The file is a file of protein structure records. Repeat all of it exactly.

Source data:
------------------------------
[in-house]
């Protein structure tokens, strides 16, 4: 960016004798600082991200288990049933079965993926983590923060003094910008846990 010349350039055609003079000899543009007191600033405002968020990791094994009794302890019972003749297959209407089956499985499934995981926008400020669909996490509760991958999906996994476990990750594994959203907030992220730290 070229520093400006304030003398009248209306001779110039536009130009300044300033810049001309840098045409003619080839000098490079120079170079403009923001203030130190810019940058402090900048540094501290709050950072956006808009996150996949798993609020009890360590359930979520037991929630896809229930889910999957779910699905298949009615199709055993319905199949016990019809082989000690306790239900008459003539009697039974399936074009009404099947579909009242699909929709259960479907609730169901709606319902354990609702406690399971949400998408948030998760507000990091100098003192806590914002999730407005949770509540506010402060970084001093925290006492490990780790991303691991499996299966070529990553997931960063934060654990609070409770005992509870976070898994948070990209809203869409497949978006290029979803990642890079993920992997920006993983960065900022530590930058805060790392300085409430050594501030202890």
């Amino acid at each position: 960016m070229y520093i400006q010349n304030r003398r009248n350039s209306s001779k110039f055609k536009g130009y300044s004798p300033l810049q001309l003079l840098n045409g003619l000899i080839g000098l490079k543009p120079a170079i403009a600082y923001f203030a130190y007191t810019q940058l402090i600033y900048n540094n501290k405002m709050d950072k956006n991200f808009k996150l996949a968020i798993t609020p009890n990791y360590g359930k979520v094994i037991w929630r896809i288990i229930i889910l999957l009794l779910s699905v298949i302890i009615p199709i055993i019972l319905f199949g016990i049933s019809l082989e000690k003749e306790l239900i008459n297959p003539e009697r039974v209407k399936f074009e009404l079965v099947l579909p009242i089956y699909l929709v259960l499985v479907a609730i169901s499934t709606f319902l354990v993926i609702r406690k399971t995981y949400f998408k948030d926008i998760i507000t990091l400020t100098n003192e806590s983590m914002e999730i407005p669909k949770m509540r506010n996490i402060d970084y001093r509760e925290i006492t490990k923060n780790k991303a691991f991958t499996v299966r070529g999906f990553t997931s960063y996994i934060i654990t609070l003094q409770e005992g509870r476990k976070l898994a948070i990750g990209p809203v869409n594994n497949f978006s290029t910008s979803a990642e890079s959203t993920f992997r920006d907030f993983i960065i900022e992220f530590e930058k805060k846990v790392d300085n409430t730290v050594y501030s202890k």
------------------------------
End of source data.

[in-house]
């Protein structure tokens, strides 16, 4: 960016004798600082991200288990049933079965993926983590923060003094910008846990 010349350039055609003079000899543009007191600033405002968020990791094994009794302890019972003749297959209407089956499985499934995981926008400020669909996490509760991958999906996994476990990750594994959203907030992220730290 070229520093400006304030003398009248209306001779110039536009130009300044300033810049001309840098045409003619080839000098490079120079170079403009923001203030130190810019940058402090900048540094501290709050950072956006808009996150996949798993609020009890360590359930979520037991929630896809229930889910999957779910699905298949009615199709055993319905199949016990019809082989000690306790239900008459003539009697039974399936074009009404099947579909009242699909929709259960479907609730169901709606319902354990609702406690399971949400998408948030998760507000990091100098003192806590914002999730407005949770509540506010402060970084001093925290006492490990780790991303691991499996299966070529990553997931960063934060654990609070409770005992509870976070898994948070990209809203869409497949978006290029979803990642890079993920992997920006993983960065900022530590930058805060790392300085409430050594501030202890």
């Amino acid at each position: 960016m070229y520093i400006q010349n304030r003398r009248n350039s209306s001779k110039f055609k536009g130009y300044s004798p300033l810049q001309l003079l840098n045409g003619l000899i080839g000098l490079k543009p120079a170079i403009a600082y923001f203030a130190y007191t810019q940058l402090i600033y900048n540094n501290k405002m709050d950072k956006n991200f808009k996150l996949a968020i798993t609020p009890n990791y360590g359930k979520v094994i037991w929630r896809i288990i229930i889910l999957l009794l779910s699905v298949i302890i009615p199709i055993i019972l319905f199949g016990i049933s019809l082989e000690k003749e306790l239900i008459n297959p003539e009697r039974v209407k399936f074009e009404l079965v099947l579909p009242i089956y699909l929709v259960l499985v479907a609730i169901s499934t709606f319902l354990v993926i609702r406690k399971t995981y949400f998408k948030d926008i998760i507000t990091l400020t100098n003192e806590s983590m914002e999730i407005p669909k949770m509540r506010n996490i402060d970084y001093r509760e925290i006492t490990k923060n780790k991303a691991f991958t499996v299966r070529g999906f990553t997931s960063y996994i934060i654990t609070l003094q409770e005992g509870r476990k976070l898994a948070i990750g990209p809203v869409n594994n497949f978006s290029t910008s979803a990642e890079s959203t993920f992997r920006d907030f993983i960065i900022e992220f530590e930058k805060k846990v790392d300085n409430t730290v050594y501030s202890k």